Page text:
Is Male Circumcision a Form of Genital Mutilation?

Watching Dr. Nawal El Saadwawi on BBC’s HARDtalk in an interview with Zeinab Badawi, there are many questions than answers that she left me thinking about, especially on Female Genital Mutilation (FGM) and Male Genital Mutilation (MGM). She said, FGM and MGM are performed based on monogamy, polygamy and sexual desires but, I am sure there are those who will say that this is not true basing on religious and social lines.

El Saadawi is an Egyptian feminist writer, activist, medical doctor, psychiatrist and an outspoken political critic. She is the founder and president of the Arab Women’s Solidarity Association and co-founder of the Arab Association for Human Rights. She was banned from speaking in the Egyptian media and imprisoned under the government of President Anwar Sadat for her outspoken views.

I have come to know that there are many activists around the world who have equated male circumcision to FGM and some are fighting tooth and nail to abolish it. The staggering question is, can they win this battle that has stood for centuries both in the holy books and in communities where the practice is a norm? Your answer is good as mine but let us continue.

In 2013, Iceland’s children’s ombudsman of the Nordic countries met and agreed that male circumcision is a form of genital mutilation and they are fighting to ban the practice. Some representatives from Denmark, Sweden, Iceland, Finland, Norway, and Greenland who met in Norway with doctors and surgeons agreed on one thing: the fight for the right to keep the foreskin. The children’s hospital in Reykjavik has completely stopped circumcising boys.

The campaign concluded that the procedure is in conflict with the UN Convention of the Rights of the Child, which says, “Children should have the right to express their own views and be protected from traditional rituals which may be harmful to their health.”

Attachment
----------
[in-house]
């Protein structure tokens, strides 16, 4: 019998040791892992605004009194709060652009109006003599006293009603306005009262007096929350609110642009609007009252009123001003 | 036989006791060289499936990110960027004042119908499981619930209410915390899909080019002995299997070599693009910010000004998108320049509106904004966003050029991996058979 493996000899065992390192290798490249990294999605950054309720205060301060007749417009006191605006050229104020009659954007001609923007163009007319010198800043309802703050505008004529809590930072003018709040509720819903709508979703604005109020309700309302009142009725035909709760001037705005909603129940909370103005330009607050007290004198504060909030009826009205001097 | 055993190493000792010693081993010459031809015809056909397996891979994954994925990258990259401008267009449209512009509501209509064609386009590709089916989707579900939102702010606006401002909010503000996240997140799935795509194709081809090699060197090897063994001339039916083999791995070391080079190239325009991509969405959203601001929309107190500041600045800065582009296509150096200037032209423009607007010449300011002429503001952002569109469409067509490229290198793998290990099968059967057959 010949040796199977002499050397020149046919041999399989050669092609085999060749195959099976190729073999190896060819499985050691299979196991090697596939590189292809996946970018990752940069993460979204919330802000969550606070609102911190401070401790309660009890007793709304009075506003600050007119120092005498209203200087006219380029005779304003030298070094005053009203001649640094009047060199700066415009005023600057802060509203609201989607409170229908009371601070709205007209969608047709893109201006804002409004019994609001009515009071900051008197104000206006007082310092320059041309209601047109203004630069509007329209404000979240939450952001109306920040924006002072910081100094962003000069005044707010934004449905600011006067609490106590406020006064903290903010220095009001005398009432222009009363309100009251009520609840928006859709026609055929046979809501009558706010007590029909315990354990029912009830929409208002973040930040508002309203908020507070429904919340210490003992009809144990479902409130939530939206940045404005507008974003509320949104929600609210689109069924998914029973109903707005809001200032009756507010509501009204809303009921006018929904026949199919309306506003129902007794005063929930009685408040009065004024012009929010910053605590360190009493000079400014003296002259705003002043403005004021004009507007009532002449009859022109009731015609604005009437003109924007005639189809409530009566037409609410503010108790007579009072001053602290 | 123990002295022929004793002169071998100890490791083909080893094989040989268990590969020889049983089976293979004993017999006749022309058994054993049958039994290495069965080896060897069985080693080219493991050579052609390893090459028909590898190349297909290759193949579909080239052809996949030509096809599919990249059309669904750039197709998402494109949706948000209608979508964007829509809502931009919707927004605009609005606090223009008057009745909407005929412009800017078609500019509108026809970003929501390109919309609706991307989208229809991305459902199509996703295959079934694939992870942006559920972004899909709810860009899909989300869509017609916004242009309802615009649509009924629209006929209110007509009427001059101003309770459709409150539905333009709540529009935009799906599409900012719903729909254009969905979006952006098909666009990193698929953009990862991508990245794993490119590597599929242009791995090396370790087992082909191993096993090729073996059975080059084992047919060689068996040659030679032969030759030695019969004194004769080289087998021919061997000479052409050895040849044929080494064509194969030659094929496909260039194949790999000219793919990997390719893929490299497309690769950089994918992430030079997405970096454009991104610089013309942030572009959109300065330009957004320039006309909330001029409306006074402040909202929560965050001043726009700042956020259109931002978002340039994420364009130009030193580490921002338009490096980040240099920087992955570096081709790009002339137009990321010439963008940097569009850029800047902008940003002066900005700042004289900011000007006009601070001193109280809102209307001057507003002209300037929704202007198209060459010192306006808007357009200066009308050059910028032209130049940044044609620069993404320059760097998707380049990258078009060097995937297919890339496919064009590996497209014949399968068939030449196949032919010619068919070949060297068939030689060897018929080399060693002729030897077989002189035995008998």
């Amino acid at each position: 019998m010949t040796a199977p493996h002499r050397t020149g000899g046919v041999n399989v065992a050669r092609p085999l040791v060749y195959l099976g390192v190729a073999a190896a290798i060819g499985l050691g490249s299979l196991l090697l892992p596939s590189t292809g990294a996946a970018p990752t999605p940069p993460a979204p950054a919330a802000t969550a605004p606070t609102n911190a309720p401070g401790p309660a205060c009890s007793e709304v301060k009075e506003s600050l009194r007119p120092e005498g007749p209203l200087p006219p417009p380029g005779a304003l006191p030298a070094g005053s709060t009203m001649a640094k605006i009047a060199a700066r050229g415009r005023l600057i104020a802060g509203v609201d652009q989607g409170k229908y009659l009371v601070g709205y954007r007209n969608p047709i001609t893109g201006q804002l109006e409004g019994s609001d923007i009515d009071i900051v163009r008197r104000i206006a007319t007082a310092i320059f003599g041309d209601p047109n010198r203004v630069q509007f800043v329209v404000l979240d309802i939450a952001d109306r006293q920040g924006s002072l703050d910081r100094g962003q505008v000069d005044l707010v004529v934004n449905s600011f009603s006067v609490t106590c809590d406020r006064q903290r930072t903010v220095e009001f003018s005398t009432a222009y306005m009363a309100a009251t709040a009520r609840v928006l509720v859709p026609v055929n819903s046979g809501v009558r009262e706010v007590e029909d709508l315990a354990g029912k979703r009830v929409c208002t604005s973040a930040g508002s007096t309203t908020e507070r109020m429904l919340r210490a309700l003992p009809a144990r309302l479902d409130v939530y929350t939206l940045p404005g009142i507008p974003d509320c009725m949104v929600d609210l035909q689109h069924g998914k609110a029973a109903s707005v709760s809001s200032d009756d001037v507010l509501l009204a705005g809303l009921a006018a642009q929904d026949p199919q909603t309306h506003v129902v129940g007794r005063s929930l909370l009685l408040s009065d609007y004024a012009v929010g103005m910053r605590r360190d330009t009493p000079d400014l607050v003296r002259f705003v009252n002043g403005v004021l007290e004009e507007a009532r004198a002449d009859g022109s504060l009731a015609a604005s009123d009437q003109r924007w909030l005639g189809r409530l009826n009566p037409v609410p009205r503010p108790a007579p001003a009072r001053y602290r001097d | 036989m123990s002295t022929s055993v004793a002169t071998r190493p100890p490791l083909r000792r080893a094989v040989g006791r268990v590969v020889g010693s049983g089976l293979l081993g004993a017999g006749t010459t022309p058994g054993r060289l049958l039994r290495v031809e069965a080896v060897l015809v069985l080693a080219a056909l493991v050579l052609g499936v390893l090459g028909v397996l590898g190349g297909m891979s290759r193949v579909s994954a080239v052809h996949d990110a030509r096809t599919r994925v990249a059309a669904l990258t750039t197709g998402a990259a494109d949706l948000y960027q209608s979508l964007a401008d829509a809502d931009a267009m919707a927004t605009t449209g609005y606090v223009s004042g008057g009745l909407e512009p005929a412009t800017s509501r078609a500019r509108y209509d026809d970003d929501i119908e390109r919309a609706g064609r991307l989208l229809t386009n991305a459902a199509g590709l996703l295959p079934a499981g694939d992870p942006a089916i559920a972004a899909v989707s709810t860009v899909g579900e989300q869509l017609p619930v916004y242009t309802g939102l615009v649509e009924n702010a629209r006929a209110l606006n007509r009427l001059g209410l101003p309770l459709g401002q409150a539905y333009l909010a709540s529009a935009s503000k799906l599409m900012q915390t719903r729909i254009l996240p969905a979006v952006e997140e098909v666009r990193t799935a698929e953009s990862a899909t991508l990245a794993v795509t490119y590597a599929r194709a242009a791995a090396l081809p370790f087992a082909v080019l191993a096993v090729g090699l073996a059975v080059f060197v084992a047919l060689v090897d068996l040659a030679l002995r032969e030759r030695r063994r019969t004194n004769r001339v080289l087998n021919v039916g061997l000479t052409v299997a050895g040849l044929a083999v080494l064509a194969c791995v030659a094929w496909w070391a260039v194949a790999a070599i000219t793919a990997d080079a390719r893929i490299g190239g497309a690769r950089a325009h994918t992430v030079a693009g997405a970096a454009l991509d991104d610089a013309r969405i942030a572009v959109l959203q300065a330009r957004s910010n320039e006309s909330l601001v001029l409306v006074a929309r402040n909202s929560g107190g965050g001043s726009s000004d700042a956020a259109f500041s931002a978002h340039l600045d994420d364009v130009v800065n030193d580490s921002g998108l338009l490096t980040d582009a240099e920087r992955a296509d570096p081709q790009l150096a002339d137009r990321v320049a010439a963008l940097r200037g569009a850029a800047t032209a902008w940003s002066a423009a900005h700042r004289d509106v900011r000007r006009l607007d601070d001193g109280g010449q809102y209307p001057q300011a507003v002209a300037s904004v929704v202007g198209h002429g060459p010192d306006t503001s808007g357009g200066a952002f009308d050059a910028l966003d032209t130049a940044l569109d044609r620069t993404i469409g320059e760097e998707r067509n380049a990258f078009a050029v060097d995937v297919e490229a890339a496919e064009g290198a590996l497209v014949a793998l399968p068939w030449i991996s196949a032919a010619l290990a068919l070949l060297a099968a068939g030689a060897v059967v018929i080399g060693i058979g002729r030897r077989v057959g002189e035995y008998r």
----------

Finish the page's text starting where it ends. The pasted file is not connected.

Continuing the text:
A section of believers think that male circumcision reduces the risks of acquiring HIV /AIDS and transmitting cervical Human papillomavirus (HPV). Consequently, there are women who prefer circumcised males. They say that they are offered improved sexual pleasure since the circumcised genitalia is hygienic, increase penile-vaginal contact, stimulation, and marginally the males stay longer during sex and it can lead women to reach an orgasm.

There are some African and Asian tribes that symbolises circumcision as a rite of passage into manhood or warrior status just like some tribes in Africa who think FGM is a right to girls. What is your take on both of them (male circumcision and FGM)?

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Prince Harry and Meghan Markle’s royal wedding revolutionised the future

The royal wedding left almost everyone who dared to watch and follow with a lot of surprises and praises. The relationship is thought to have been born in Africa when the couple bought a diamond stone in Botswana and will be polished in Namibia for their honeymoon.

Prince Harry, the sixth in line to the British throne, and the American actress Meghan Markle exchanged marriage vows on 19th May 2018 at Windsor Castle in a tradition-imbued ceremony that was seen by millions across the world. It was filled with intimate and historic moments, including the groom’s almost bashful-sounding aside as the bride arrived at the altar, “You look amazing.”

Prince Harry is now the Duke of Sussex and Markle will always be referred to as, Her Royal Highness the Duchess of Sussex.